Gaikai's very much in beta at the moment, and that extends all the way to its presentation. Right now the service is a dedicated website that inspects your internet connection, checks for Java and Flash, then lets you play... but Perry explained that couldn't be further from the way it'll look when complete. The idea is that Gaikai will let video game publishers secretly test your latency and bandwidth while you're browsing a website, and if it detects that you're on the cusp of a gaming purchase, it will act -- attracting your attention with a pop-up or animation that offers you a free trial of the software. Perry says you'll need about a 5Mbps connection to stream at 720p, but the latency requirements can be a bit more stringent. Publishers get to decide what latency makes for an acceptable session on a per-game basis, so you may need a server in the same neighborhood for fast-paced first-person-shooters.
Over an up-to-18 megabit AT&T U-Verse internet connection aimed at Gaikai beta servers roughly fifteen miles away, we generally got 10-15 megabits of download bandwidth, and a latency of between 25 and 35 milliseconds. That got us performance just about equal to the 720p video above, both in terms of visual quality and speed, and yet a noticeable amount of input lag -- not too much to make the game unplayable, but not nearly as enjoyable as on a dedicated console or gaming PC. There's a bit of video compression artifacting, especially around floating text, but it still made for a fairly pretty game -- imagine looking at a beautiful picture through a slight haze. If we were to compare against what we've played of OnLive (which also presently delivers 720p images over a variable-bandwidth stream) we'd say the visuals were roughly the same, but OnLive seemed to perform more antialiasing to soften sharp edges and had slightly more responsive controls. Controlling our protagonist through a few firefights, we found it difficult to reliably score headshots on the robot armies as our targeting reticle didn't move quite as precisely as our mouse, but we still got through the opening level without too much trouble.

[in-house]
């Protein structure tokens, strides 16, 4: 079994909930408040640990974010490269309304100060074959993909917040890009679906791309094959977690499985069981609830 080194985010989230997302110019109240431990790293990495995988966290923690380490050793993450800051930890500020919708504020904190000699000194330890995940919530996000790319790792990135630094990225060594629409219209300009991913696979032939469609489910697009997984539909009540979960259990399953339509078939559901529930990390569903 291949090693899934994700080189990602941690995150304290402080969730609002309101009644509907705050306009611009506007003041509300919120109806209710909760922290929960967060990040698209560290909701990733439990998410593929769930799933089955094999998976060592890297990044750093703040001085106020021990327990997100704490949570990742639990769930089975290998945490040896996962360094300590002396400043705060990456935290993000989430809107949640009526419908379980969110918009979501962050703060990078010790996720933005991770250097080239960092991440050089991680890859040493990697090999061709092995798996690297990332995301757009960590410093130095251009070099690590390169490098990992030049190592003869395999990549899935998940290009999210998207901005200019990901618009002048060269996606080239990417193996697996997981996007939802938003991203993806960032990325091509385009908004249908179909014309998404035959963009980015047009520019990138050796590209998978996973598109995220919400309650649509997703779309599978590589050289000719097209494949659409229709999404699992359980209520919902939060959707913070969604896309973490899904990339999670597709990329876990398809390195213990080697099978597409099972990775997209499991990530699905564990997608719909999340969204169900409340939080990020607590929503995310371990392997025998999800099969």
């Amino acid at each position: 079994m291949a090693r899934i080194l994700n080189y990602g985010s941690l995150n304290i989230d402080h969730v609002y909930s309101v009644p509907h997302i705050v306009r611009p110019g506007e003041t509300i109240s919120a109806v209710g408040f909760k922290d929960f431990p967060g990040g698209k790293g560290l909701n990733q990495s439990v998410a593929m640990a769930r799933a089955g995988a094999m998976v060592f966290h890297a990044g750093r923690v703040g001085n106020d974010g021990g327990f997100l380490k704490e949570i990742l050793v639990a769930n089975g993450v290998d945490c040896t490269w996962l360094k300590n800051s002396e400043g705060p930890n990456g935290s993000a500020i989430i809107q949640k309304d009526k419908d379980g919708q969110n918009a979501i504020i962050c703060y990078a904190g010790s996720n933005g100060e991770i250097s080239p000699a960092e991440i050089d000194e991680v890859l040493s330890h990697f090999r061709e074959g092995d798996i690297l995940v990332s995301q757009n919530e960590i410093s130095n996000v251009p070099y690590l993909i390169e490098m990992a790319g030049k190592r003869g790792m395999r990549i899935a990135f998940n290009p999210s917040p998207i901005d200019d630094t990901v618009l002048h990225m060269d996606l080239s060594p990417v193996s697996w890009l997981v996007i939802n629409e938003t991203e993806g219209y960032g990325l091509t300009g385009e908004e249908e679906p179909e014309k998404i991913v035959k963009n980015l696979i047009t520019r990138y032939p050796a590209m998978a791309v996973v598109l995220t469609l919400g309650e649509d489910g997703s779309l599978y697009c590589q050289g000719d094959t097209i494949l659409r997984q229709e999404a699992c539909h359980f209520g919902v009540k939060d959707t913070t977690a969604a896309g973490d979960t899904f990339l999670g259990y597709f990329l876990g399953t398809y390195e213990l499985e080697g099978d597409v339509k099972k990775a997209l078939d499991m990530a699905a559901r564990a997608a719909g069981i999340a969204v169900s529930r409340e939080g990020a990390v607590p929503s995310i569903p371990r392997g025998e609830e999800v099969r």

However, that doesn't mean that Gaikai isn't planning to improve the service to the point where it can support full game sessions later on -- Perry said he'd like to offer that as an option to publishers alongside 1080p streaming and stereoscopic 3D when more servers roll out, and both processing power and bandwidth increase. For now, however, he's focused on improving latency and fixing last-minute bugs before a tentative mid-December launch, and sorting through the games to figure out which ones are worth hosting.
Obviously Gaikai wants to make a splash with quality titles, but the reasoning goes further than that -- if gamers play a demo through the service and decide the title's not for them, that game's publisher ends up paying for a negative outcome. Perry wants to steer individuals towards games that are guaranteed buys when and if tried, making the one-cent-per-minute flat rate Gaikai charges completely worthwhile. If you quit playing immediately publishers don't pay a dime, but if you get engrossed in the title, then you're likely to buy it, right? Perry says he's sitting on about 20 high profile titles right now, but won't launch all of them at once, and that we shouldn't necessarily expect them to all be games. The instant demo model also makes sense for big budget commercial software -- imagine if you could try a new video editing suite online, for instance. Perry wouldn't tell us which programs we could expect, but that Gaikai had access to all the "key franchises" of Electronic Arts, and intends to unveil one brand each week after the service is launched. That's slated to happen December 15th, though Perry didn't make any promises. We'll be waiting, watching and hoping our bandwidth is adequate in the days and possibly weeks to come.